This thali is named after a small town of South western coast of India Udupi near to Mangalore. It is famous for Krishna temple where from udupi (also called udipi) cuisine got originated. It is basically delicious vegetarian cuisine with no onion, garlic as commonly found in rich north Indian cuisine. Udupi cuisine comprises dishes made from grains, beans, vegetables. The variety and range of dishes are wide and a hallmark of this cuisine is the use of locally available ingredients.
Udipi thali is very common in Mumbai where food is mostly served in Steel plate; but at certain resto you have choice of Plantain leave. Eating with bare hand is more fun although spoons are available. Normally, meals you get are with unlimited serving except the Sweet Dish (Only one portion of Sweet Dish is included like kheer or kalajamun). Service is very fast and before you blink your eyes you have the meal in front of you even at peak hours; hardly sometimes one has to wait for 10 min. at max. The menu is not at all spicy nor rich in oil but very close to ghar kaa khana (everyday meal). That is one main reason these places are very crowded during lunch hours.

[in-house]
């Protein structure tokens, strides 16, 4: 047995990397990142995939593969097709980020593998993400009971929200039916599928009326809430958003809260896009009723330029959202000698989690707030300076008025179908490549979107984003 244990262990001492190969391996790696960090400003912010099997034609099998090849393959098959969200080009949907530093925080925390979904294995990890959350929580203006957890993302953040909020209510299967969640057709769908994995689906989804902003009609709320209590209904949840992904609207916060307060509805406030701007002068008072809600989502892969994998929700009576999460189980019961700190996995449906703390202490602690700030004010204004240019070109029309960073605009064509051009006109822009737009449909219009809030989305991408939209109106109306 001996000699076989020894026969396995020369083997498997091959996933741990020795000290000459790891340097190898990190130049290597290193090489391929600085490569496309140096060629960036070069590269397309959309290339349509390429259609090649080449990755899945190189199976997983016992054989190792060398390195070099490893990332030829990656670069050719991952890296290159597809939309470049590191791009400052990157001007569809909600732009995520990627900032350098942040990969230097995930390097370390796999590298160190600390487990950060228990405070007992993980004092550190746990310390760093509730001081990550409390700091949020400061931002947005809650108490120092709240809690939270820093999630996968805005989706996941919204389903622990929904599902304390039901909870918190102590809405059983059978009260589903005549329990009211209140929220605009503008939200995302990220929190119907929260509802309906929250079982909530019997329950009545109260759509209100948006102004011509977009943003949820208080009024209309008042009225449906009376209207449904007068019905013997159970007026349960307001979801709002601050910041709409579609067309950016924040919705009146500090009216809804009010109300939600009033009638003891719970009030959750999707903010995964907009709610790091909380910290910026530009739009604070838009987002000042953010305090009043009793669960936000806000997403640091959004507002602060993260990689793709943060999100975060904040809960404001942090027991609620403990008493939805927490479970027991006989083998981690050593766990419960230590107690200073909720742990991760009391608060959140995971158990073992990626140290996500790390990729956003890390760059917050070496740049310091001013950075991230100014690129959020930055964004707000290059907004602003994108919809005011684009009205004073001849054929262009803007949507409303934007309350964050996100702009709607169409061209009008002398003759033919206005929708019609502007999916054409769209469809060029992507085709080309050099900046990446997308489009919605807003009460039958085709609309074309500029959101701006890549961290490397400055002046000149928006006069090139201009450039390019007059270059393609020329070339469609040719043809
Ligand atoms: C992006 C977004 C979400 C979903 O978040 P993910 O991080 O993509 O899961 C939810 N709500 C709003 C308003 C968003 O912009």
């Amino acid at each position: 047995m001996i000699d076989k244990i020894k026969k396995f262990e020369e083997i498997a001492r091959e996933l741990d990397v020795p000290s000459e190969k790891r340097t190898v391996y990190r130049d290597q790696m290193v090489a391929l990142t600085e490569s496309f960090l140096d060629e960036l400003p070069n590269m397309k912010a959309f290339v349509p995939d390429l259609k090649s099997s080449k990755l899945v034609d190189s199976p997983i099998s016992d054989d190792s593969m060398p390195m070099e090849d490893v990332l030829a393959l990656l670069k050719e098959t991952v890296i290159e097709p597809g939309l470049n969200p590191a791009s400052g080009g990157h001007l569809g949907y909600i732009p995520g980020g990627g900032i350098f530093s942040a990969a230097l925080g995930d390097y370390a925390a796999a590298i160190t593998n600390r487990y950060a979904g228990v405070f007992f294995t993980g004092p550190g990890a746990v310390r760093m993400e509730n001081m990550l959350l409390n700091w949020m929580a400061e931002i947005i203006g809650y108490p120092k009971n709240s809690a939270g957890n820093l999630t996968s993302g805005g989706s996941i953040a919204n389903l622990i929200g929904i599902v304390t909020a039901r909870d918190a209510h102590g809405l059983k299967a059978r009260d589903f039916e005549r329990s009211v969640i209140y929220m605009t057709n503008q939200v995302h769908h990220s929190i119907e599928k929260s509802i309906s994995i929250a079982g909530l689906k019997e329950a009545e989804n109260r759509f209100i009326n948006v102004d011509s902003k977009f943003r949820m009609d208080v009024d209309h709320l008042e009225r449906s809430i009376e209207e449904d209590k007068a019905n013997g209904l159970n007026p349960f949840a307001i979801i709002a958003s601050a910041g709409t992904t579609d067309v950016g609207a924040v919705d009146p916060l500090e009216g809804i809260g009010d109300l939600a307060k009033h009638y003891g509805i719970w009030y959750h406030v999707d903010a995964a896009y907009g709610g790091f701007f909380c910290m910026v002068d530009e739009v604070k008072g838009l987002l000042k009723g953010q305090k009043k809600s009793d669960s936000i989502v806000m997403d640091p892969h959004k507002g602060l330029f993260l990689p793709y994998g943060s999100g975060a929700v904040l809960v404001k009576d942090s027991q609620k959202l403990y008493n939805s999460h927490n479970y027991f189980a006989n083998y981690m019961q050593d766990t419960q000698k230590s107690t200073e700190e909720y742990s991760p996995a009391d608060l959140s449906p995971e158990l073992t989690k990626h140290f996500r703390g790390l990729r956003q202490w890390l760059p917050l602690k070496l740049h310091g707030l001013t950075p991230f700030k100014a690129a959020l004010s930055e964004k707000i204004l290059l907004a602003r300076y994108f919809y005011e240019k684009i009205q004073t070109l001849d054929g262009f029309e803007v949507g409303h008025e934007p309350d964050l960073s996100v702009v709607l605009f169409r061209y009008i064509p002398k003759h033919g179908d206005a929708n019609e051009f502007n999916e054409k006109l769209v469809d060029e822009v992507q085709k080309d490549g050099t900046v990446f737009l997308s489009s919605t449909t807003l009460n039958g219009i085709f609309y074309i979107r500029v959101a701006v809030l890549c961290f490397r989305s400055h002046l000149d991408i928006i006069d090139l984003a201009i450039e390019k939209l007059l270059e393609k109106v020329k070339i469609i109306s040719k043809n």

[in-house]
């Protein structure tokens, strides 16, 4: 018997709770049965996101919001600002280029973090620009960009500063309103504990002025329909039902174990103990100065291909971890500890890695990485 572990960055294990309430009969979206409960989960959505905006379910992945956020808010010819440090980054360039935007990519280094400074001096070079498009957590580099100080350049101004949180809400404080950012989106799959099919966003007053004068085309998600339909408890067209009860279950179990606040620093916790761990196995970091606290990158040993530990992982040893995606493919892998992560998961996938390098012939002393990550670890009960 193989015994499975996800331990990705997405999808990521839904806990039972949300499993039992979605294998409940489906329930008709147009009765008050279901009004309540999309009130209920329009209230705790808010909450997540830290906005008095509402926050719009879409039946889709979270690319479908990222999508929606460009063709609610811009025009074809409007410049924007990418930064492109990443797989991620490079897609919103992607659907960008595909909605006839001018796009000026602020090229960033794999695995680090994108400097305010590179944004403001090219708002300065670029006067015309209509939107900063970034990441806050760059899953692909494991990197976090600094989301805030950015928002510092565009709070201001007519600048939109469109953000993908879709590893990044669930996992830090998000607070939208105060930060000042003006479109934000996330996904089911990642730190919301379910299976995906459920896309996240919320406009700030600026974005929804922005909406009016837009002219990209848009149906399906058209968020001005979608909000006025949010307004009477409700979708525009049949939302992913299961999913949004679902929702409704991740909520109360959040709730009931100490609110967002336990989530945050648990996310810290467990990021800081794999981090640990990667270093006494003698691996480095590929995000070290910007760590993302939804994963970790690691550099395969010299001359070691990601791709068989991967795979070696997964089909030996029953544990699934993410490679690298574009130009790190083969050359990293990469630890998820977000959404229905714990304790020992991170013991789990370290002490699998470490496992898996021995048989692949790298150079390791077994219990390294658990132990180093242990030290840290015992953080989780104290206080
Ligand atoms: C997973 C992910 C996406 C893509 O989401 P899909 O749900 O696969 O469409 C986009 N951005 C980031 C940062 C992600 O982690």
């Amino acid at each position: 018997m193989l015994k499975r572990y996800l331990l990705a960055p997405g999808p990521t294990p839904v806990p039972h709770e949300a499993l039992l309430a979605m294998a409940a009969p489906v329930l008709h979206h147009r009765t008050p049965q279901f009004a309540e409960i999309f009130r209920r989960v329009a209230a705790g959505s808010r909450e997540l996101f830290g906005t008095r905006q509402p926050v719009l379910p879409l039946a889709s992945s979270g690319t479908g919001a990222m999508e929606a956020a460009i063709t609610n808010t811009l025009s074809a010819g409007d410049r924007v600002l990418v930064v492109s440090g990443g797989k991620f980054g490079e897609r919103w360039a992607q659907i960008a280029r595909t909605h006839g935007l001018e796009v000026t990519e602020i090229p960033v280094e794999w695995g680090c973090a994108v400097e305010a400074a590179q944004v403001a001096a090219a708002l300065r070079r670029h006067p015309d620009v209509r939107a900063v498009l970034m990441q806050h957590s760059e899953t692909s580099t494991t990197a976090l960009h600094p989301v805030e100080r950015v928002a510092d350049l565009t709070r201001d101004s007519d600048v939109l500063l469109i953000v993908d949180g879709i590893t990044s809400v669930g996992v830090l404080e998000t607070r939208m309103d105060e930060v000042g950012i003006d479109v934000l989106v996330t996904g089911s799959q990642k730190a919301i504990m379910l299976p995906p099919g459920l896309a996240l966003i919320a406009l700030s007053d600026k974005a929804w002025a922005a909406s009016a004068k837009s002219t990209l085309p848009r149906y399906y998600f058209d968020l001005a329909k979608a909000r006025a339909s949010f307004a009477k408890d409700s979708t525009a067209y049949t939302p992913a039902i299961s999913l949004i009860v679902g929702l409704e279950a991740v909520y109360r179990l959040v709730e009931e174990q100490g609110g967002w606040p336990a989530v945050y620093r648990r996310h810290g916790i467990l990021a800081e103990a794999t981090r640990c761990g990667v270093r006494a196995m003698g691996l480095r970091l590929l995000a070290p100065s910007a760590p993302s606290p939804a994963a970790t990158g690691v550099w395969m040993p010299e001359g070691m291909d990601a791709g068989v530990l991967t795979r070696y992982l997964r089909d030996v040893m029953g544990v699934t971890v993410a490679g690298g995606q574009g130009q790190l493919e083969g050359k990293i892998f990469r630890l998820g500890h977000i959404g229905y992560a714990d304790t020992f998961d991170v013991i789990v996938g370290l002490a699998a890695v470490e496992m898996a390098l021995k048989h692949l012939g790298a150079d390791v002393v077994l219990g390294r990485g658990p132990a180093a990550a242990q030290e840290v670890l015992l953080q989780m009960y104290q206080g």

- Thali consist of small dishes of several curries-
- Chapatti (wheat bread) or Purri,
- Sambhar - a soupy vegetable(pumpkin or gourd) liquid with a sour edge
- Rasam ( spicy pepper water)
- Chutney (mostly of coconut) or Dal (lentil curry unlimited),
- 3 Vegetables (Fixed Qty) - one Dry Vegetable, One with Gravy and one made with freshly grated coconut
- Curd (1 bowl)
- One bowl steamed rice. (If you want to eat less Rice you can take 2 Chapatti or 3 puris or vice-versa).
But in recent times non-vegetarian variation of the same cuisine is making marks not only in India but across the world. Sea food cooked in coconut and whole red-chillies are one of the common one.
Bon Appetite – bien sur, while you tear off a small morsel of Chappati, dip and devour the taste of authenticity.